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A political protest by the Sons of Liberty (often popularly considered to be a large, organised group, but probably a name that was taken by any men resisting Crown taxes and laws, rather than one with definite leaders and plans) happened in Boston, in what were then the Thirteen Colonies, on 16th December 1773. The protest was, at the time, called “the Destruction of the Tea in Boston” by John Adams but is today more commonly known as the Boston Tea Party.
Tea, belonging to the East India Company, was destroyed by being thrown into Boston Harbour in a protest over the Tea Act of 1773. Many of the protesters were dressed as Native Americans – at that time more commonly referred to as American Indians; more specifically, the costumes were those of Mohawks. Partly, this was to disguise the perpetrators of what was an illegal act. The tea ship Dartmouth had arrived at Boston in late November, followed by two more ships, the Eleanor and the Beaver. The group numbered between 30 and 130 men – and the exact location of the protest is unknown – and they boarded all three ships, throwing 342 chests of tea into the water.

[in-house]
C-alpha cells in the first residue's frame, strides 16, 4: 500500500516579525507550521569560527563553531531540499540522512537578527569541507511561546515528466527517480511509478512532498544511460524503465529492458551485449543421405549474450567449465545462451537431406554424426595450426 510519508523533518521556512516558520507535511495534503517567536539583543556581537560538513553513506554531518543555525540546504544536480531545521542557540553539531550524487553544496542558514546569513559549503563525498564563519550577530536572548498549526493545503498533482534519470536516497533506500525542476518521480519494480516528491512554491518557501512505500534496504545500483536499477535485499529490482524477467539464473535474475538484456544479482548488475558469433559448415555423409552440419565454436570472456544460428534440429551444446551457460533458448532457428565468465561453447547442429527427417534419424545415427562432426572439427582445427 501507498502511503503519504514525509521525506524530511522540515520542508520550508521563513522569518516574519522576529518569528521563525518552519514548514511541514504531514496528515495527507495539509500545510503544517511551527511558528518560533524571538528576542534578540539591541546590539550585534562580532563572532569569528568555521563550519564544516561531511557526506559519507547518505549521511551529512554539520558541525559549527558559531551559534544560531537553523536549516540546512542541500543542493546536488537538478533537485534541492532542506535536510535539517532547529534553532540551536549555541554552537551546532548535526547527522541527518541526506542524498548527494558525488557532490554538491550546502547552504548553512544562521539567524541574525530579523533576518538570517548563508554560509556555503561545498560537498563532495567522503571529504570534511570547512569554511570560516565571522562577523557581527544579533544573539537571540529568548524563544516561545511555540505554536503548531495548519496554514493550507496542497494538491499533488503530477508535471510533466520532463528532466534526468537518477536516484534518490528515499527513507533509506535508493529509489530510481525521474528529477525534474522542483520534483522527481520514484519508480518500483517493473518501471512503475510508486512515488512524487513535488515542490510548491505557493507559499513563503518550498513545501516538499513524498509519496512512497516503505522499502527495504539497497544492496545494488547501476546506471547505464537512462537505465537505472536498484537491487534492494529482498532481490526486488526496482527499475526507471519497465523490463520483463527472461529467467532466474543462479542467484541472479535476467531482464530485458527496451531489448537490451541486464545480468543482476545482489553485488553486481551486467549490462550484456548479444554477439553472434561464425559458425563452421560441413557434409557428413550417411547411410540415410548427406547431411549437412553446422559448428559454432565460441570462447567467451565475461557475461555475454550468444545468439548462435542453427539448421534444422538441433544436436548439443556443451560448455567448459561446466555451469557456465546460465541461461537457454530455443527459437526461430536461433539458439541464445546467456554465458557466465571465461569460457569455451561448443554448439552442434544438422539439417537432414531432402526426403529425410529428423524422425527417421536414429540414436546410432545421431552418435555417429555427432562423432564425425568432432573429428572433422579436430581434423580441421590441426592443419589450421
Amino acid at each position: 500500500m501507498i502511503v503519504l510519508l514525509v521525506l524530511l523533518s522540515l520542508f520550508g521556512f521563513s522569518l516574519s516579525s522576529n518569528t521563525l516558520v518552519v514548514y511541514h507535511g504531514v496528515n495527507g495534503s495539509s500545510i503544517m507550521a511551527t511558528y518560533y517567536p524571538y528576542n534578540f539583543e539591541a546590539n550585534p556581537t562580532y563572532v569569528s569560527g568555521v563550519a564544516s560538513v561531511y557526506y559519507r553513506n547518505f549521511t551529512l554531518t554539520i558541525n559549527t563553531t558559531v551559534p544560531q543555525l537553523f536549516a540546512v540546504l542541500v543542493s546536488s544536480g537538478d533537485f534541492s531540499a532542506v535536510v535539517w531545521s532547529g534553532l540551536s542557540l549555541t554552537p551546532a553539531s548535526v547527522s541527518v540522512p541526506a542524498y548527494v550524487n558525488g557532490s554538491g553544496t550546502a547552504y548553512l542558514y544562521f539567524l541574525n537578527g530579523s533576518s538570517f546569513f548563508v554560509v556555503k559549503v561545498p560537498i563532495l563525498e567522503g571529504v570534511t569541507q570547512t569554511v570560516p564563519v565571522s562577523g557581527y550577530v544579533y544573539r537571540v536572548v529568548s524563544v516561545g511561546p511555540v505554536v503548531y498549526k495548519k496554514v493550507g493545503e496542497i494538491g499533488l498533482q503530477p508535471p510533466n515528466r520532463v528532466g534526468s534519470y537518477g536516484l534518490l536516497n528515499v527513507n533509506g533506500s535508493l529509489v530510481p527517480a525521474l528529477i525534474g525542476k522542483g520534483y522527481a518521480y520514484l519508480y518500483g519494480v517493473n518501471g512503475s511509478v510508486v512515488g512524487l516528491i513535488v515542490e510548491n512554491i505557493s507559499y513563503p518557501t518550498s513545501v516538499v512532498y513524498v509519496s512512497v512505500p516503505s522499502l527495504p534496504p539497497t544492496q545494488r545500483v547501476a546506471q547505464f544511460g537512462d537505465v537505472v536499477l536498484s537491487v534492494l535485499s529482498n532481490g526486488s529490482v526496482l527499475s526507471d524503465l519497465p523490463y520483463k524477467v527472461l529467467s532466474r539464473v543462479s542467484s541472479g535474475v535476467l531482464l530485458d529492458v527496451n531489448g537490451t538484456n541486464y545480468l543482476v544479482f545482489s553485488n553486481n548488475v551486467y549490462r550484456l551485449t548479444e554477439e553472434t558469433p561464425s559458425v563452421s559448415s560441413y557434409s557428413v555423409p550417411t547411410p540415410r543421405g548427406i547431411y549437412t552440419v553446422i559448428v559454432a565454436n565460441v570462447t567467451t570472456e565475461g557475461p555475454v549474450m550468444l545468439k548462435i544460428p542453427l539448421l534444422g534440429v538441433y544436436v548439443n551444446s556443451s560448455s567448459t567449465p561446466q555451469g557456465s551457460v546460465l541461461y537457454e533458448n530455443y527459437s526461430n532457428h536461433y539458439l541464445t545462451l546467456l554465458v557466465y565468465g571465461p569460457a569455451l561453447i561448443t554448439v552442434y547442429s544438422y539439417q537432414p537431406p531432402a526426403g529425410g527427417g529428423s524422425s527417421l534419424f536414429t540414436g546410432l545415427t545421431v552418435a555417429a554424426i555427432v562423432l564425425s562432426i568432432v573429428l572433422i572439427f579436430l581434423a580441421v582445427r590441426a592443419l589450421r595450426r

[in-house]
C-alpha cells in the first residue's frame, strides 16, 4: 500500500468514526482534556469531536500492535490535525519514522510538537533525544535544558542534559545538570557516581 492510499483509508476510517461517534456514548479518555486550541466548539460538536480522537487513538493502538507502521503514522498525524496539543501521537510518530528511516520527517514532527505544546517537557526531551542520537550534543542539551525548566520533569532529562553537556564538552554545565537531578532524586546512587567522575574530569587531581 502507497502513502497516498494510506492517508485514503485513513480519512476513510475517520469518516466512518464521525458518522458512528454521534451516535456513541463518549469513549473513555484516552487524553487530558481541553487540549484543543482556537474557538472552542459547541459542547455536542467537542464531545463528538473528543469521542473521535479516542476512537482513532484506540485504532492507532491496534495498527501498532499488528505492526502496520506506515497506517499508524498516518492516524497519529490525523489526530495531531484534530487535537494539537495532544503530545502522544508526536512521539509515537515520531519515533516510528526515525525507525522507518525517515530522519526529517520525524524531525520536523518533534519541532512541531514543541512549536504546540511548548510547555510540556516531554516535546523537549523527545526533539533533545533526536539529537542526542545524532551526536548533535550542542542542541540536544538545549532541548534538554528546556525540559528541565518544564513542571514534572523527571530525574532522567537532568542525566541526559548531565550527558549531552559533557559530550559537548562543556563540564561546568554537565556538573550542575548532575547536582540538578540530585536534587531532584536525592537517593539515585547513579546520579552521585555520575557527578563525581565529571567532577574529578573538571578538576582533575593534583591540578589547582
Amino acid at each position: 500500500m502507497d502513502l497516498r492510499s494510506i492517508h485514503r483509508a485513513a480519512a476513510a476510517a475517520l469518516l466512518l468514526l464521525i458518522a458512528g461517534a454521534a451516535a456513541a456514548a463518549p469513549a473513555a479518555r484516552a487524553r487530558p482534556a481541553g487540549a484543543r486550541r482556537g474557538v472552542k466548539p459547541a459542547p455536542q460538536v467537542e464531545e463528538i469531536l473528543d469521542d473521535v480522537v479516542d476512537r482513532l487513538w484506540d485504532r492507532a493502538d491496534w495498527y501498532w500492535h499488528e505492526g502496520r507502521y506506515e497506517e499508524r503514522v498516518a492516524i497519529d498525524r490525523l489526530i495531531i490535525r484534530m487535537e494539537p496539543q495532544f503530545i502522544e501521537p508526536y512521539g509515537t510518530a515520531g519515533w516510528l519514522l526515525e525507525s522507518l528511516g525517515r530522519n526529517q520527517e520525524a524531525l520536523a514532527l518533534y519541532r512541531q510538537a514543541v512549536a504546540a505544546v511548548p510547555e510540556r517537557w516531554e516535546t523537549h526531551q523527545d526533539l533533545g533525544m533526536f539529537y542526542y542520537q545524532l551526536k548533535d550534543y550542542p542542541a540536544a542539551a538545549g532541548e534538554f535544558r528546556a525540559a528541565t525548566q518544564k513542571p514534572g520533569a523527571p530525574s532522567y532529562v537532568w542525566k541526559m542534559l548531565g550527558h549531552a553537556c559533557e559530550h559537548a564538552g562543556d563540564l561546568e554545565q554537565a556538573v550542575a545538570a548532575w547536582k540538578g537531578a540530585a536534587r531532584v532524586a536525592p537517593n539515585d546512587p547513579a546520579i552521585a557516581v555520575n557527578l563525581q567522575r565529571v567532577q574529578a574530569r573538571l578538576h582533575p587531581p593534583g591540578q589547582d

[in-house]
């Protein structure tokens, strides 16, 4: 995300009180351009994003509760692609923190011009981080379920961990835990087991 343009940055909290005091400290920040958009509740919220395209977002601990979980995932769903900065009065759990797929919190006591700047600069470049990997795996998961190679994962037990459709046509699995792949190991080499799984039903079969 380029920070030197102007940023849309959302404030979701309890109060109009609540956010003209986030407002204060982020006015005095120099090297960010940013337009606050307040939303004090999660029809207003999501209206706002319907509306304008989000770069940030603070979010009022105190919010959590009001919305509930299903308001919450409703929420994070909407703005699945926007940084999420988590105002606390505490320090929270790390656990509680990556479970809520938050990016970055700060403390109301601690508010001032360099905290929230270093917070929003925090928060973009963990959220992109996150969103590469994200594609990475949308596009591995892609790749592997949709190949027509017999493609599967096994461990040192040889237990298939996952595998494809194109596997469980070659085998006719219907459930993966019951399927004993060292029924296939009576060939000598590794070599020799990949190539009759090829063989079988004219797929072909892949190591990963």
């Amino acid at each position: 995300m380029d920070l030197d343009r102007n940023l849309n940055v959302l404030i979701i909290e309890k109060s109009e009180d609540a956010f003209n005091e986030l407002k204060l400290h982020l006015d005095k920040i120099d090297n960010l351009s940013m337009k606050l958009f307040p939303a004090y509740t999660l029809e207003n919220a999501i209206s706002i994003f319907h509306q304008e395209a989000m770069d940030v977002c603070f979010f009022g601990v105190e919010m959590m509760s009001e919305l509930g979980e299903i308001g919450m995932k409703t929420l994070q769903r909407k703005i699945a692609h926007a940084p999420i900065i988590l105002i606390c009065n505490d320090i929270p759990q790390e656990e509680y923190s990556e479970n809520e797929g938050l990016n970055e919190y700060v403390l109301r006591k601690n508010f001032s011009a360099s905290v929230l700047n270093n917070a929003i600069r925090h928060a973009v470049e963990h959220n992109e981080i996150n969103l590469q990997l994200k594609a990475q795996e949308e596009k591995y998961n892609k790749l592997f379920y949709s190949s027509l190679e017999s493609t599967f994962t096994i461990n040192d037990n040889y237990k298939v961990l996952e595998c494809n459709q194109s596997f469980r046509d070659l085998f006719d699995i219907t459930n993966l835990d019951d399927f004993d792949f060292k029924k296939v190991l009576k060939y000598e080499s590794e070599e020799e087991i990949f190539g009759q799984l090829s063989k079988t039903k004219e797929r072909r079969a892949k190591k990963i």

The origin of the Boston Tea Party was a protest over taxation – ironically, the Boston Tea Party is considered to be founding action of what is today a country of one of the highest rates of taxation on the planet.
The situation continued to escalate until the American Revolutionary War began in 1775.